5 Facts About Inlays and Onlays

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Tooth decay is one of the most prevalent dental problems. Because of this, your dentist has a variety of different options for preventing and treating tooth decay. Still, not all cavities can be prevented and sometimes you find yourself in the dental chair. Nonetheless, your dentist has the perfect treatment for decayed teeth. Most cases of tooth decay can easily be treated using dental fillings. 

There are two different types of filling that your dentist can place, depending on the size and location of your cavity. They are known as direct or indirect fillings. A direct filling is one that can be fabricated completely inside the mouth without the need for a dental laboratory. Composite fillings are considered to be direct fillings. 

An indirect filling, on the other hand, is one that first must be fabricated outside the mouth by a dental laboratory before being cemented into the mouth. Inlays and onlays are two types of indirect fillings your dentist may recommend. Since these types of fillings are not as common as composite fillings, you may not know much about them. Therefore, here are five facts to familiarize you with dental inlays and onlays:

Used for Larger Cavities

Since inlays and onlays are fabricated outside of the mouth by a dental laboratory before being cemented in place, they tend to be stronger than composite fillings. Since most inlays or onlays are also made from porcelain instead of composite resin, they also last significantly longer than a direct filling. This makes them an ideal choice for filling large cavities that may not be effectively and/or safely filled by a composite filling. 

Inlays and Onlays are Different

Although inlays and onlays are both indirect fillings, they are slightly different from one another. For example, an inlay is intended to be used on the texturized chewing surface of your teeth. An onlay is also fabricated to restore the chewing surface of a tooth, however it is also designed to encompass one or more of the tooth’s cusps, or points. Simply stated, an onlay is slightly larger and encompasses more of the affected tooth than an inlay.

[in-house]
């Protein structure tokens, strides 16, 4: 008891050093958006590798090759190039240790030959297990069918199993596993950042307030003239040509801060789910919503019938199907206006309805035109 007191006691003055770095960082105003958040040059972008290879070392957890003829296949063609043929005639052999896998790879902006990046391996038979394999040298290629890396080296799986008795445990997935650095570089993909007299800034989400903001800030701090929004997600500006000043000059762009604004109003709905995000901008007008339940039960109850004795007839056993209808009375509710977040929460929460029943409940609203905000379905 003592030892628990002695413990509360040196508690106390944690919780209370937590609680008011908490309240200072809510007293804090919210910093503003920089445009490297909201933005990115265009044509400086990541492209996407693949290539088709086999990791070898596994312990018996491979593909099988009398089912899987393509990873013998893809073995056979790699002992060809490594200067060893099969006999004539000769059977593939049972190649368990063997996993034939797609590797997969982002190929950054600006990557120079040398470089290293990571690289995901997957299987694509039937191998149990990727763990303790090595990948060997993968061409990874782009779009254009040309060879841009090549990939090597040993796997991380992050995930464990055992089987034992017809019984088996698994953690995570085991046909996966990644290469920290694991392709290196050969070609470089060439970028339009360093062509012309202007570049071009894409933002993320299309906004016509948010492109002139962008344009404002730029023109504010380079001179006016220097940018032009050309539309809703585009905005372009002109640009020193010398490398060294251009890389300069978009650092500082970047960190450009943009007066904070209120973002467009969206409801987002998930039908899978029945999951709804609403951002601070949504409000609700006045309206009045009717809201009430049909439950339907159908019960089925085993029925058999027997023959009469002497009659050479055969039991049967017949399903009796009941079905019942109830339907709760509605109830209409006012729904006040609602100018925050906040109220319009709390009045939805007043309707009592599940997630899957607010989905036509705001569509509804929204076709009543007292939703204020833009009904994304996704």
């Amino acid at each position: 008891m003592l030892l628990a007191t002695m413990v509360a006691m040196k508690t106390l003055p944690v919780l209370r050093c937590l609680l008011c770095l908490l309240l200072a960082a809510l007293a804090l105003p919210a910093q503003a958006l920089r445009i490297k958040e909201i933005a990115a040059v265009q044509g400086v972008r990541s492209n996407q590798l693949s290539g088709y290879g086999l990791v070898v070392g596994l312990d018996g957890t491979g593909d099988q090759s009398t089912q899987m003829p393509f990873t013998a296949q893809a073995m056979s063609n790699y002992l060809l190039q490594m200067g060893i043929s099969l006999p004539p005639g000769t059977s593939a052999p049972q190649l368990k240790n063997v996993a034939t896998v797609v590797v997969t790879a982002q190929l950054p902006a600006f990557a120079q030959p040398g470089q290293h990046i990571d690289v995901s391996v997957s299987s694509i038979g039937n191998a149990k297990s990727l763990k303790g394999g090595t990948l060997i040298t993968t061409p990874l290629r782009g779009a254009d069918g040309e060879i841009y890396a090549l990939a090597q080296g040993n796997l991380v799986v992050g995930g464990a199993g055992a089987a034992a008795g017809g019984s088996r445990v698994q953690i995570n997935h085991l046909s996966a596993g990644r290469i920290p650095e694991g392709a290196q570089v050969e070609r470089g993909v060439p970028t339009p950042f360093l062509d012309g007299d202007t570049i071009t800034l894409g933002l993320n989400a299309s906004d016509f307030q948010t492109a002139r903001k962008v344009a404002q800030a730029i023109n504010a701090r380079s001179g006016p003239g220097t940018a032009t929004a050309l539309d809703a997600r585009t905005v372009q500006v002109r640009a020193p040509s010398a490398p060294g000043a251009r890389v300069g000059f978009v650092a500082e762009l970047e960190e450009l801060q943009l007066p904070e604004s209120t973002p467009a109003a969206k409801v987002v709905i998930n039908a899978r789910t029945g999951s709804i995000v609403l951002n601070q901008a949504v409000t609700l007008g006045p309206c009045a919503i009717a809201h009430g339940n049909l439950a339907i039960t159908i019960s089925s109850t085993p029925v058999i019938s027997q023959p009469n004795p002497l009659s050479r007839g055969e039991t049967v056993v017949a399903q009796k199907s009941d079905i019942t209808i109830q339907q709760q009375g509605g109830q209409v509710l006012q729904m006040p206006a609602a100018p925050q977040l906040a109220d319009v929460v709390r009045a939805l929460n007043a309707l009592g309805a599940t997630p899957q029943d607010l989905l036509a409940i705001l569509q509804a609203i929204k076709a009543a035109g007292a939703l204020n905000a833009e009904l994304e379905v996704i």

Preserve the Natural Tooth Structure

The first step to restoring a decayed tooth is to remove any decayed tissue. Then, the remaining tissue is shaped depending on the type of restoration being used. For teeth that are significantly affected by decay, dental crowns may be recommended. However, dental crowns require that the natural tooth structure is significantly reduced in size. Having an inlay or onlay placed provides a similar restoration method that preserves more of the natural tooth structure. It is always recommended to preserve as much of the natural tooth as possible. 


One main reason why preserving the natural tooth structure is so important is because it maintains the tooth’s natural strength. Inlays and onlays are considered to be highly durable because they only restore decayed portions of the tooth while preserving the rest of its structure. Additionally, the materials used to fabricate inlays and onlays are known for their strength and durability. The combination of these factors makes inlays and onlays more resistant to damage and keeps them lasting for years to come. 


Dental inlays and onlays can be fabricated by a variety of materials. While many inlays and onlays were fabricated from gold in the past, nowadays porcelain is primarily used. Porcelain offers similar strength and durability to gold, however it mimics the tooth’s natural color and texture. Not only that, but porcelain tends to be stain resistant. 

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